The Ikon showcases contemporary art alongside renaissance paintings as they invite visitors to take a second look at the world.
In a seemingly clean white space, an old broom is leant against a wall next to a crumpled, paint-spattered dust cloth. The items contrast with the sumptuous renaissance paintings in gilded frames that adorn the surrounding walls.
Look closer and the broom is inlaid with diamonds while the cloth is delicately embroidered.
Survey two holes in a nearby wall and they’ll be revealed as black diamonds. An adjacent screw is wrought from solid silver.
What appears as abandoned cleaning equipment or unadorned fittings in a gallery space are in fact artworks by Susan Collis.
Collis’ work itself is there filling a gap left by an altogether different artist, painter Carlo Crivelli, a famous trickster and underdog of the Renaissance.
“Susan Collis is asking us what really is valuable? We think this stuff is worthless but when we boil it down the metal value is worth more,” says Jonathan Watkins director of the Ikon Gallery, Birmingham.
“She is raising questions about is it a work of art or isn’t it?
“If it is, it translates into monetary value, but it just looks like an old broom.”
Collis’ unassuming treasures are part of an exhibition on Crivelli called 'Shadows on the Sky'. The exhibit, hosted by Ikon, includes works borrowed from, amongst others, the National Gallery, the Vatican Pinacoteca, and the Victoria & Albert Museum.
The ornate broom and silver screw replaced work that couldn’t be shipped from Italy due to Brexit and the pandemic. They are linked to Crivelli via his employment of trompe-l'œil, a way of tricking the eye as if the viewer were seeing something that isn’t really there.
“You think you know what it is…and then you look twice and a whole other understanding opens up,” says Watkins.
“She’s on the wavelength of Crivelli.”
Uncovering a Renaissance underdog
Crivelli’s trompe-l'œil style knowingly draws the viewer in through creating 3D impressions. In one, ‘The Vision of the Blessed Gabriele’ a bunch of fruit hanging above a monk shows the unreality of a beautifully painted sky, on others, flies appear to be to scale of both the painting and true to life.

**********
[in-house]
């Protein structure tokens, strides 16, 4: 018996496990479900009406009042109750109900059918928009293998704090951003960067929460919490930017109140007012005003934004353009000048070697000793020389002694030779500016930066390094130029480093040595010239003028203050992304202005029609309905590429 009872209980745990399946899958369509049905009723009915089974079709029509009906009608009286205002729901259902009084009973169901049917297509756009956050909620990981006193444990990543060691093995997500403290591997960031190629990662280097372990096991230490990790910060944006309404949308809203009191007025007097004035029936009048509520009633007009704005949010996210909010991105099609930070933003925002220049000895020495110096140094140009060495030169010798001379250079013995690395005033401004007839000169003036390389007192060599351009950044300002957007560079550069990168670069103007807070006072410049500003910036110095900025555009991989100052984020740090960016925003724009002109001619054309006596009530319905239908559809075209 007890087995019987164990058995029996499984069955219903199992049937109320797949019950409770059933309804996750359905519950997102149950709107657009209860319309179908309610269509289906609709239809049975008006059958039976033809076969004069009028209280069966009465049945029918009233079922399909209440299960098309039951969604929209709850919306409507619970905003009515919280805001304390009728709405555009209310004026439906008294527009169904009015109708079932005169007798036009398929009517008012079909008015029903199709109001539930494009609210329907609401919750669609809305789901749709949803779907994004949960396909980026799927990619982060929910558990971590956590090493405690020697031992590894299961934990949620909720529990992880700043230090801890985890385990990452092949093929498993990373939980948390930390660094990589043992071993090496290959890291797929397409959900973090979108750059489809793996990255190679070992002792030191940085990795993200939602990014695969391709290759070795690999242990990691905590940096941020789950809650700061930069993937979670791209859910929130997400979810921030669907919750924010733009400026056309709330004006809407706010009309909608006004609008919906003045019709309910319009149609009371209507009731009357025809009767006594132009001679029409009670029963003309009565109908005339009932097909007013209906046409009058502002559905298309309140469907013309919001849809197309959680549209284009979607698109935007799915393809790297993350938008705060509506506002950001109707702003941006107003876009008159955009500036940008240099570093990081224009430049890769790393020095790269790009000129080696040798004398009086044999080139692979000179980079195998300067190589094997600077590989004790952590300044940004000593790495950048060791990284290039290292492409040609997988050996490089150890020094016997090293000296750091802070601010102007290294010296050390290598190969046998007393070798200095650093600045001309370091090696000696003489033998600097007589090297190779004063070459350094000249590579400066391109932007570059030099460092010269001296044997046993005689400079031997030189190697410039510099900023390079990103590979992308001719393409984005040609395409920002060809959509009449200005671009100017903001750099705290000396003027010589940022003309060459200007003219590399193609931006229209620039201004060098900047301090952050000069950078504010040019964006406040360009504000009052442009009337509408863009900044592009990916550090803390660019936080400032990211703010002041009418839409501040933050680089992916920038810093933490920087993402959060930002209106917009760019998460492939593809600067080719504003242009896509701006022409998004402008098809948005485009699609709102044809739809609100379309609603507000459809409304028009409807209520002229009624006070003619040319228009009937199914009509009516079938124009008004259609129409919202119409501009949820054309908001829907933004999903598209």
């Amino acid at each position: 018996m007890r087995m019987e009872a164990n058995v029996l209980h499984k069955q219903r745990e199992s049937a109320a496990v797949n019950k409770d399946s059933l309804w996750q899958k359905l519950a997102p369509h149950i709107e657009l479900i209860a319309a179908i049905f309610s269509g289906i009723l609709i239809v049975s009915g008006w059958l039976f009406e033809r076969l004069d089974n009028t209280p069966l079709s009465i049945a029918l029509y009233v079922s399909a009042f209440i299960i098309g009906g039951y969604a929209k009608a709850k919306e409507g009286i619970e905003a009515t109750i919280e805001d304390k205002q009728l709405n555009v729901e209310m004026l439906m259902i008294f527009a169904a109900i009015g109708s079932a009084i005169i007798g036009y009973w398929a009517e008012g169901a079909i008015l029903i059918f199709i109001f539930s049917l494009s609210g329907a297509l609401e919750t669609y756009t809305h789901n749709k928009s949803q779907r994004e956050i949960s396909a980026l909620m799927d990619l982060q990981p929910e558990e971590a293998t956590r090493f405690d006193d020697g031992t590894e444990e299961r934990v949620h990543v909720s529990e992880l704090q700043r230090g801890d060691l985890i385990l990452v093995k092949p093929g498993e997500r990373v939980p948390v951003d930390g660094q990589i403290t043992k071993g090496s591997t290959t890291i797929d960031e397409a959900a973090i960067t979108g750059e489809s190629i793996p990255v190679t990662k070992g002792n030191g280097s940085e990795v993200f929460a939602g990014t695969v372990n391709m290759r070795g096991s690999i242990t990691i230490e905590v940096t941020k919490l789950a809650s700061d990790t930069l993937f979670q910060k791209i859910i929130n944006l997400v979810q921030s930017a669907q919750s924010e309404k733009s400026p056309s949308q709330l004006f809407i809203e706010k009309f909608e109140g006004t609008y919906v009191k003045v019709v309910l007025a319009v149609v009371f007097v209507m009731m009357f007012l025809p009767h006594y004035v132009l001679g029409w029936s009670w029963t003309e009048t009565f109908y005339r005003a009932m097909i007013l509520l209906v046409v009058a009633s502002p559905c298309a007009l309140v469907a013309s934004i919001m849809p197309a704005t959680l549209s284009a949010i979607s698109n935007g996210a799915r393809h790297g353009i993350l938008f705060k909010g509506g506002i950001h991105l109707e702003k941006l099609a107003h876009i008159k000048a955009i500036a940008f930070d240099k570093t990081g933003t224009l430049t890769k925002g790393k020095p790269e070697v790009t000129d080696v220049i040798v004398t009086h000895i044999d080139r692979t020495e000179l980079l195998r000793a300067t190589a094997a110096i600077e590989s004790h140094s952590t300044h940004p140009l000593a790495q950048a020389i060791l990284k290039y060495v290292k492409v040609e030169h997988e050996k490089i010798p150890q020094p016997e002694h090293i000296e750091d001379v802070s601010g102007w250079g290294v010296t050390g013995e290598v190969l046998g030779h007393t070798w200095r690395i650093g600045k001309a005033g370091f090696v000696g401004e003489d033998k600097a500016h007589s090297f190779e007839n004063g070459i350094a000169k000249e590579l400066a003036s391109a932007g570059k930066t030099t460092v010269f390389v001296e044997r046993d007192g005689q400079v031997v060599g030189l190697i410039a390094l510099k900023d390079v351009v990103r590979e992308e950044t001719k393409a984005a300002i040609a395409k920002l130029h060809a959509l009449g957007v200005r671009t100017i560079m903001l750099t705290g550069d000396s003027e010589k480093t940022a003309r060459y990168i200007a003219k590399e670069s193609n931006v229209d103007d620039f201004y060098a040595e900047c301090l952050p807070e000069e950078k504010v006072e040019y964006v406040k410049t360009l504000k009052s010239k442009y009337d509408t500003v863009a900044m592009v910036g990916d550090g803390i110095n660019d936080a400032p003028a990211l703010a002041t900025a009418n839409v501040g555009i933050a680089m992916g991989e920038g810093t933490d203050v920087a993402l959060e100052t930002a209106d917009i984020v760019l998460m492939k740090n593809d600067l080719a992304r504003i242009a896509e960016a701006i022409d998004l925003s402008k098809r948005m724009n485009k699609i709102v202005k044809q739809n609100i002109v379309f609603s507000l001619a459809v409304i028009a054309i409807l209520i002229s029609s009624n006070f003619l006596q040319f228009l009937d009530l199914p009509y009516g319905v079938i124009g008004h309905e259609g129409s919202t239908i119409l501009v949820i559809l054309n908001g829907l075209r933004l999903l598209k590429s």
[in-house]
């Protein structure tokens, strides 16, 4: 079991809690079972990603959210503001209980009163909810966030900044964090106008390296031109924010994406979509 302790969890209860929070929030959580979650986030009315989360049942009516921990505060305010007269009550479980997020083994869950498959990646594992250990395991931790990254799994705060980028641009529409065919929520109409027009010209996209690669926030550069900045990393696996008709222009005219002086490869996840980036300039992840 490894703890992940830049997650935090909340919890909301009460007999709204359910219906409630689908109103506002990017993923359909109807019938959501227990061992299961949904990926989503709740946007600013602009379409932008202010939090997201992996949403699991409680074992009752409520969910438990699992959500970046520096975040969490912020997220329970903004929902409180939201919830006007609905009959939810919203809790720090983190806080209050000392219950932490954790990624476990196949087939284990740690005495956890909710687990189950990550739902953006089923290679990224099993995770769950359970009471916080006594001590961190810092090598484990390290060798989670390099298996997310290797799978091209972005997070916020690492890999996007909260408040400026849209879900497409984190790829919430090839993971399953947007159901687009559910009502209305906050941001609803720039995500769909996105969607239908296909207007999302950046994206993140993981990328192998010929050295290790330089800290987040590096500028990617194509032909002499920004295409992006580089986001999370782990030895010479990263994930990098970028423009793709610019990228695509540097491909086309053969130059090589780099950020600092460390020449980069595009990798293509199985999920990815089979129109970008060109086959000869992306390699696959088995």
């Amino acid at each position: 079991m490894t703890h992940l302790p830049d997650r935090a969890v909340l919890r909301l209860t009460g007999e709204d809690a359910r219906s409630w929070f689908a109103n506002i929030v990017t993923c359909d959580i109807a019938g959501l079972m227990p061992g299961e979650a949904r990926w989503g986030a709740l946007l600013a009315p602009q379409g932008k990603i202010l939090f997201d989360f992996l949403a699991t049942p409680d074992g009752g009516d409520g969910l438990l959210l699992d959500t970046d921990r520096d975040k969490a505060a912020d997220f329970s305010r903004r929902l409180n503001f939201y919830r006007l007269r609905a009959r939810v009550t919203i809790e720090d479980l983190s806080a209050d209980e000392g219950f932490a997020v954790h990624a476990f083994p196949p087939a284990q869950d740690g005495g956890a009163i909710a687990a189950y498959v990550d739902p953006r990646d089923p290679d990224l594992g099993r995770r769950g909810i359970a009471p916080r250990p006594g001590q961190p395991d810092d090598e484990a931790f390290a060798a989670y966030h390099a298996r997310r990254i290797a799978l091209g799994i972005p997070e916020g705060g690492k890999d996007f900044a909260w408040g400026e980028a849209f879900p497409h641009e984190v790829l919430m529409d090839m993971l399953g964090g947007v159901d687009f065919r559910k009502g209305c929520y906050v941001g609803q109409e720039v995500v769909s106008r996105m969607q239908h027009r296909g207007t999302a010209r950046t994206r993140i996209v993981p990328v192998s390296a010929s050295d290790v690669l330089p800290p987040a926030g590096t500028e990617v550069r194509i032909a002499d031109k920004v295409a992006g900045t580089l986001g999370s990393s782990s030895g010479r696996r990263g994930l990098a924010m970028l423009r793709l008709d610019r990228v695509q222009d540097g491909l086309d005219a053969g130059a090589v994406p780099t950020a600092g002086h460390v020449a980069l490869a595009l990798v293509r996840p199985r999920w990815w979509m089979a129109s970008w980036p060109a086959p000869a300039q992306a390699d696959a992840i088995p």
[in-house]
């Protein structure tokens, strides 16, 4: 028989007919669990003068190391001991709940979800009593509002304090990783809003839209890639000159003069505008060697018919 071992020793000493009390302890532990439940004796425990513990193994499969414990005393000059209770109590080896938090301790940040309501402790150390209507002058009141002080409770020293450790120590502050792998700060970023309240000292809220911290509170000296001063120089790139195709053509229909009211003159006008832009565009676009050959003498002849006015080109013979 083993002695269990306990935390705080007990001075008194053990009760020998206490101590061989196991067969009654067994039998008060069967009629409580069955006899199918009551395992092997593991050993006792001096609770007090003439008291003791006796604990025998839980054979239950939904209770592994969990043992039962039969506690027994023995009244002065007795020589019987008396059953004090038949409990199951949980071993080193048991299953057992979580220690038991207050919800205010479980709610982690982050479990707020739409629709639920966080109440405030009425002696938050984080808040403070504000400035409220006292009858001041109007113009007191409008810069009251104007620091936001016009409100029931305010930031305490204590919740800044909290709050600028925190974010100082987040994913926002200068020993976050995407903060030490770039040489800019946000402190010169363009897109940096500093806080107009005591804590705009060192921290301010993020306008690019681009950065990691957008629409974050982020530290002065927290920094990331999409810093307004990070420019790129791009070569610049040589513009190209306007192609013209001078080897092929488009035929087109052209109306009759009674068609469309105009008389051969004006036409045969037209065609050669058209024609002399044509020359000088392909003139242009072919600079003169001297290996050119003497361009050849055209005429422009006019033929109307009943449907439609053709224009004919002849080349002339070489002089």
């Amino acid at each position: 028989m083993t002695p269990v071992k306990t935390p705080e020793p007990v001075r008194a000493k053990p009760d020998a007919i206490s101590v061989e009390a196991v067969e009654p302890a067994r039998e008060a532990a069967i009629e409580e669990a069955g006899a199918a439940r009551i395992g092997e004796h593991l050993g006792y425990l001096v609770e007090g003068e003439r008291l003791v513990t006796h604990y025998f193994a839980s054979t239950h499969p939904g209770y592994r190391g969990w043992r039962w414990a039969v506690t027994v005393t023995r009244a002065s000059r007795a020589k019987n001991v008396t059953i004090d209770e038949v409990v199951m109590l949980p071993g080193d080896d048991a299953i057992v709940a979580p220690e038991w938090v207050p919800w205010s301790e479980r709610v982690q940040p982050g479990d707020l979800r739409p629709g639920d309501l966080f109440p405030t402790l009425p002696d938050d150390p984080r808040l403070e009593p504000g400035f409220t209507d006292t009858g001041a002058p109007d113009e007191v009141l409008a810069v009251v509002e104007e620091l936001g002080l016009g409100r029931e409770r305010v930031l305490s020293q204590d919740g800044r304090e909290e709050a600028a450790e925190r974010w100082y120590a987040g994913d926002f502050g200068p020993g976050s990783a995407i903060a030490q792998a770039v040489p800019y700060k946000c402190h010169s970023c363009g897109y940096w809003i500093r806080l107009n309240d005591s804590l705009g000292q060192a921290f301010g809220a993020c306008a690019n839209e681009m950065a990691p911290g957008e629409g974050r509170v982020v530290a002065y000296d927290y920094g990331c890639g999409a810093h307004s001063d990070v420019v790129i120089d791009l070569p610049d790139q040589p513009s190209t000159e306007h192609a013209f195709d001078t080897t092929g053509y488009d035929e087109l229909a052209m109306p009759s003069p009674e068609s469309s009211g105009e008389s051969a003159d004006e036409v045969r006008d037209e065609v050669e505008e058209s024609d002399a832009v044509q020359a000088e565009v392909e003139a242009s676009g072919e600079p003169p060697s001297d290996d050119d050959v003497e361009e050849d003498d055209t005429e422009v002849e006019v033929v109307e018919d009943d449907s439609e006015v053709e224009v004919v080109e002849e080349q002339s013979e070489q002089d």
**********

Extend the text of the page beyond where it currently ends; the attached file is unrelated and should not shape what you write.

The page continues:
All this creates a world in which the viewer is knowingly let in on the painting’s status as both a representation and a thing in itself, a cheeky wink which earned Crivelli a spot in Susan Sontag's 'Notes on Camp'.
Crivelli developed his signature style in the Marche region of Ascoli Piceno where he went in self-imposed exile from Venice following a prison sentence for adultery.
Often overlooked in renaissance histories, one explanation is the focus of early writers on the urban centres of Florence and Venice. He was completely passed over by early art historian Giorgio Vasari when he penned ‘An early history of Lives of the Most Excellent Painters, Sculptors, and Architects,’ in the 16th century.
“He was marginalised quite quickly,” says Watkins, who has been a Crivelli enthusiast since his student days.
“With Art history in general, I think the editing starts pretty early on and people start to repeat the same biases and prejudices.
“They will go down that road because other people have gone down that road.”
Crivelli’s outsider status chimes well with the exhibition’s location in a gallery outside of the capital city.
“Because he’s off the beaten track…it makes sense for the exhibition to be in Birmingham rather than London,” Watkins wryly observes.
Indigenous art at Ikon
Crivelli may appear an unusual choice for Ikon, whose brief is to highlight contemporary talent. However, on occasion, the gallery uses classic work to draw in different audiences for their signature exhibitions.
Britta Marakatt-Labba is a Sámi artist whose work is exhibited upstairs from Crivelli and Collis. The pieces by the indigenous artist are an enchanting, multimedia tapestry of political activism and Sámi cosmology.
In one piece, Marakatt-Labba highlights police brutality and Sámi protests against plans by the Norwegian government for a hydropower dam on their sacred land.
On another, the stars and cosmos are represented in fabric, with other works hung on surrounding walls showing the cyclical nature of Sámi beliefs.
A darker theme is that of climate change, which Marakatt-Labba sadly acknowledges is affecting her homeland, with vanishing ice and rapidly changing temperatures (sometimes fluctuating between -45C and 10C) affecting travel and animal populations.
Meanwhile, mining companies still survey Sámi lands, hoping to extract mineral wealth.
“Sámi culture has survived today because we have never had the word war in our vocabulary, we can solve things without making war,” says the artist.
“We have had that but now we have this, in the future we don’t know how Sámi culture will survive.”
Putin, Ukraine and trompe-l'œil
It is a mark of pride for Markatt-Rabba that her work looks beautiful from a distance but carries serious themes close up.
“She really is the freedom fighter for Sami people but she draws you in,” says Watkins.
“There is a drama in revealing something to people. It is like pulling up a curtain and going ta-da!”
But climate change is not the only contemporary theme present at Ikon’s exhibitions.
This subversion of expectations provides a link between Carvelli, Collis and Markatt-Rabba which spans their disparate styles and subject matter and is poignant in an era of fake news.
“What do you know, really?” says Watkins
“It’s interesting in relation to what Putin is doing now,” he adds, in reference to the war of words, disinformation and false narratives surrounding Russia's invasion of Ukraine.
But whether it’s Crivelli balancing (or unbalancing) the line between celestial vision and painting or the extremely valuable everyday items of Collis, both provide a meditation on the nature of reality from politics to the art world which is more relevant now than ever.